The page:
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USGS Providing Humanitarian and Scientific Aid in Aftermath of Hurricane Katrina
Released: 9/2/2005 1:54:20 PM

Contact Information:
U.S. Department of the Interior, U.S. Geological Survey
Office of Communication
119 National Center
Reston, VA 20192
Carolyn Bell 1-click interview
Phone: 703-648-4463

"The past several days have seen remarkable devastation resulting from Hurricane Katrina. Our thoughts and prayers are with everyone who has been affected by this disaster," said USGS Acting Director Pat Leahy. "In the aftermath of Katrina, USGS research on hurricanes and natural hazards is no longer just a scientific endeavor – it is a matter of public safety."

USGS has contributed to the humanitarian rescue efforts by providing flat boats to help deliver food and supplies and transport people that have been stranded in flooded areas. In Lafayette, LA, USGS employees are providing relief to the local community and to a rapidly growing refugee camp on the campus of the University of Louisiana at Lafayette.

As of today, Lake Pontchartrain level has stabilized. USGS scientists are coordinating with many Federal agencies to provide geospatial information, maps, satellite images, and scientific assessments to complete the recovery and begin the healing process.

In addition to USGS humanitarian efforts, we are providing scientific expertise to map and analyze the areas impacted by the hurricane. Using a variety of satellite and aerial photography, geographers will provide coordinates and maps to link 911 calls and pinpoint exact areas where people need to be rescued. This linking of photography to ground coordinates was used in the 9-11 disaster in New York City.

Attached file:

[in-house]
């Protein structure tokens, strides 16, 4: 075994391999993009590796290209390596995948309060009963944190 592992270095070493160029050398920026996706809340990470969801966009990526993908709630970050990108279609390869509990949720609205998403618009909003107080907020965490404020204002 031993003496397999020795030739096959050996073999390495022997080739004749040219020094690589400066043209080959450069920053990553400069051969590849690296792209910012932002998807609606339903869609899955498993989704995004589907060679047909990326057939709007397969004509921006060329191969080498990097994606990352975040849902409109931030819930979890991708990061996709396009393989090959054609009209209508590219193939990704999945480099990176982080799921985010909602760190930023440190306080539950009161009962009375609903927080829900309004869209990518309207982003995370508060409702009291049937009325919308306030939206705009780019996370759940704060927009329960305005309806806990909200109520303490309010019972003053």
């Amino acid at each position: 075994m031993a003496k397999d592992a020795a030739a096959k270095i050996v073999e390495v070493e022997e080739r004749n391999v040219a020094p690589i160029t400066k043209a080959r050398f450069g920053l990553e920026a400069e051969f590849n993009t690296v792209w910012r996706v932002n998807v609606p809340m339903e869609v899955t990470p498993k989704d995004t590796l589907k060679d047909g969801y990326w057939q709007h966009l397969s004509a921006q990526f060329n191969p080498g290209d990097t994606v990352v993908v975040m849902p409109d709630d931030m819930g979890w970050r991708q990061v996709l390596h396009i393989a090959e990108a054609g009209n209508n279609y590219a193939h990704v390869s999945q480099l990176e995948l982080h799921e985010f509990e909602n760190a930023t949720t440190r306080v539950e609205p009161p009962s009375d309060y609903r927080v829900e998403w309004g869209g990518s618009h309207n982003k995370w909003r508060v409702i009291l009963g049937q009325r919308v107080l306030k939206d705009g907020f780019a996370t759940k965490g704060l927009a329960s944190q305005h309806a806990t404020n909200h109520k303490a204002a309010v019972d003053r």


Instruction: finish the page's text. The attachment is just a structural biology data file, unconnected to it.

USGS hydrologic crews are conducting storm surge reconnaissance mapping along the I-10 corridor.

USGS scientists have completed photography flights of the coast from Florida to Louisiana to do preliminary coastal elevation change pictures and models and also to determine the erosion of wetlands and barrier islands.

USGS and NASA will be collecting Light Detection and Ranging (LIDAR), which is similar to radar, on a flight this week from Florida to the Chandeleurs Islands in Louisiana. In support of a request by the Bureau of Reclamation and the Army Corps of Engineers, they will also survey the levee breaks in the south end of Lake Pontchartrain.

The first post-hurricane flight on Aug. 30 examined the Louisiana coast eastward from Raccoon Island to Port Fourchon, an important oil port, to Grand Isle, a recreational area for sports fisheries, and then to Venice, the Chandeleur Islands, and back west to Fort Pike, Slidell, and Mandeville, an area where the greatest destruction stopped. An estimated 50 percent of the Chandeleur Islands were destroyed. The islands’ lighthouse is no longer visible. This chain of barrier islands is historically New Orleans’ first line of defense against tropical storms and hurricanes and is important habitat for wildlife.

The USGS serves the nation by providing reliable scientific information to describe and understand the Earth; minimize loss of life and property from natural disasters; manage water, biological, energy, and mineral resources; and enhance and protect our quality of life.

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